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Home / Research / Young scientist projects / MemoKid 2.0 – Memory Consolidation for Intentionally and Incidentally Learned Information in Relation to Prior Knowledge: A Comparison between Children and Young Adults

MemoKid 2.0 – Memory Consolidation for Intentionally and Incidentally Learned Information in Relation to Prior Knowledge: A Comparison between Children and Young Adults

We investigate to what extent strategic vs. incidental learning may modulate the efficiency of memory consolidation of events over time. Moreover, we investigate how this process may differ in children in comparison to adults.

Events that are congruent or incongruent with prior knowledge may benefit memory in different ways. Our prior work (as part of the project memokid) showed an unexpected beneficial effect of incongruent information in long-term memory in children, compared to young adults, after adaptive repeated learning procedure.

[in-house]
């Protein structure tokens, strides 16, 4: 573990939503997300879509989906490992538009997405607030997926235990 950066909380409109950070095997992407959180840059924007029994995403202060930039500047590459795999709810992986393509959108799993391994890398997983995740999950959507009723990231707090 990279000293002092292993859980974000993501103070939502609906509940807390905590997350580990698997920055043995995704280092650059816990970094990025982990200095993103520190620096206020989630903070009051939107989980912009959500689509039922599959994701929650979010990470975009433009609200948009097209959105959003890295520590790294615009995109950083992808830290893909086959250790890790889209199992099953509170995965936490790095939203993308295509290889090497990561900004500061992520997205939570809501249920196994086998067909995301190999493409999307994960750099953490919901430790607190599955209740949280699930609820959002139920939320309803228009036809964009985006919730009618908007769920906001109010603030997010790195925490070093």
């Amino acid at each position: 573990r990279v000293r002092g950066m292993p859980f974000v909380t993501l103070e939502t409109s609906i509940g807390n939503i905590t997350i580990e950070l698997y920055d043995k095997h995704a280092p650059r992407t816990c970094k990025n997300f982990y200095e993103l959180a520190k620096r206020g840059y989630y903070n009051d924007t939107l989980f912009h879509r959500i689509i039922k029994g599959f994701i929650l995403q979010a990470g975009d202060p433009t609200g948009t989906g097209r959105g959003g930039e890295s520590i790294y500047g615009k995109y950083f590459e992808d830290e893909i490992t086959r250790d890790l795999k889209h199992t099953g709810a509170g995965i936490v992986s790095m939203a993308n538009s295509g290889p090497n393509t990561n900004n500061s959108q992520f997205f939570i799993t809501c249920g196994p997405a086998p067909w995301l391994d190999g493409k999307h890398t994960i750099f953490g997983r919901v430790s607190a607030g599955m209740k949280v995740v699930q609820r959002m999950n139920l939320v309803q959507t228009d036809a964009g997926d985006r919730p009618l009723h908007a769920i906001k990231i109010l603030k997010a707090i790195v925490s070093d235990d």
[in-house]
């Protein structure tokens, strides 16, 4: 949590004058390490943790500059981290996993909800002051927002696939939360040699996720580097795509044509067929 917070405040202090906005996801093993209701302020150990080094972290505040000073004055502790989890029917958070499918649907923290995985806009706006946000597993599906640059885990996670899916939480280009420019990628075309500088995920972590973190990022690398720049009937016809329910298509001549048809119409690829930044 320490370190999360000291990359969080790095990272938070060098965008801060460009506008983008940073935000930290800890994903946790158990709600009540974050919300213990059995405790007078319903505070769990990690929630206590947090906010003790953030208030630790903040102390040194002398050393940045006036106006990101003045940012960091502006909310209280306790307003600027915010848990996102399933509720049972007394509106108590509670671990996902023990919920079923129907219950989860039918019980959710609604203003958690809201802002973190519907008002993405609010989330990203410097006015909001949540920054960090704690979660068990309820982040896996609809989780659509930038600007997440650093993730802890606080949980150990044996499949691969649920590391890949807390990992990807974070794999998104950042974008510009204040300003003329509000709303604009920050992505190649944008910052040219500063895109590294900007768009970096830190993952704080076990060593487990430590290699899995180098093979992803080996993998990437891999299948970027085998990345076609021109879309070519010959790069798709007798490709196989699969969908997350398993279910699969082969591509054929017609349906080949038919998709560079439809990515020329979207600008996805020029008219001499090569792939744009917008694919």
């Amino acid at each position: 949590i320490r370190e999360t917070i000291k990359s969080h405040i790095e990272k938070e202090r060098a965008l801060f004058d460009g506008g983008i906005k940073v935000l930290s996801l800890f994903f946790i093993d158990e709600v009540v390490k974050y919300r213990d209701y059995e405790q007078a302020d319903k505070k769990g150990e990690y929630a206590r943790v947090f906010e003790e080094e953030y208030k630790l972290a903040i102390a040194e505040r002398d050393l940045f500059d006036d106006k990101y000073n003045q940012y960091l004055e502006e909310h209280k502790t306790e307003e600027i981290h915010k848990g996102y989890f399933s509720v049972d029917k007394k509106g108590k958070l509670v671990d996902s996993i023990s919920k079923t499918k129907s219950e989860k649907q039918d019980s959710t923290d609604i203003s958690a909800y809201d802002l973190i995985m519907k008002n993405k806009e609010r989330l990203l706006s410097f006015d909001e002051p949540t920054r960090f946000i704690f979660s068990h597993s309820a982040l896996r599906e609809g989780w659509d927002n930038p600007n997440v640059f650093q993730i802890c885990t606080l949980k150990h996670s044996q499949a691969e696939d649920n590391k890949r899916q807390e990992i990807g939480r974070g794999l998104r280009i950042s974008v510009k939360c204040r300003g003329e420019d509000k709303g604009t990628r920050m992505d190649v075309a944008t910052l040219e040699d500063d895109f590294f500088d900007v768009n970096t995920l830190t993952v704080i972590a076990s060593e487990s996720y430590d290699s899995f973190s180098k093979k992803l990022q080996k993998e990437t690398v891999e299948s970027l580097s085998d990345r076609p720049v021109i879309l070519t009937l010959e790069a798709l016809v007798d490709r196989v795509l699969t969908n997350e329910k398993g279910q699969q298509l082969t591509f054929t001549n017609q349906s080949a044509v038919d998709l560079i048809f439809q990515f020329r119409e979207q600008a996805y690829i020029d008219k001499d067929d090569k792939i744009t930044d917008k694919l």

However, it is yet to be examined the extent to which strategic vs. incidental learning may modulate the efficiency of memory consolidation of events over time and how the temporal dynamics of this process may differ in children in comparison to adults. Moreover, little is known to what extent the relationship between socio-economic status (SES) and long-term memory consolidation in children is modulated by the learning procedure (e.g., magnification or compensation of individual differences in memory performance by using strategy).

Project Heads

Iryna Schommartz, Prof. Dr. Yee Lee Shing

Selected Publications

Brod, G., & Shing, Y. L. (2019). A boon and a bane: Comparing the effects of prior knowledge on memory across the lifespan. Developmental Psychology, 55(6), 1326–1337. https://doi.org/10.1037/dev0000712

Schommartz, I., Lembcke, P. F., Schuetz, H., de Chamorro, N. W., Bauer, M., Kaindl, A. M., Buss, C., & Shing, Y. L. (2021). From learning to remembering: How memory consolidation differs in term and preterm born children from young adults. BioRxiv, 2021.08.24.457558. https://doi.org/10.1101/2021.08.24.457558

Shing, Y. L., Werkle-Bergner, M., Brehmer, Y., Müller, V., Li, S.-C., & Lindenberger, U. (2010). Episodic memory across the lifespan: The contributions of associative and strategic components. Neuroscience & Biobehavioral Reviews, 34(7), 1080–1091. https://doi.org/10.1016/j.neubiorev.2009.11.002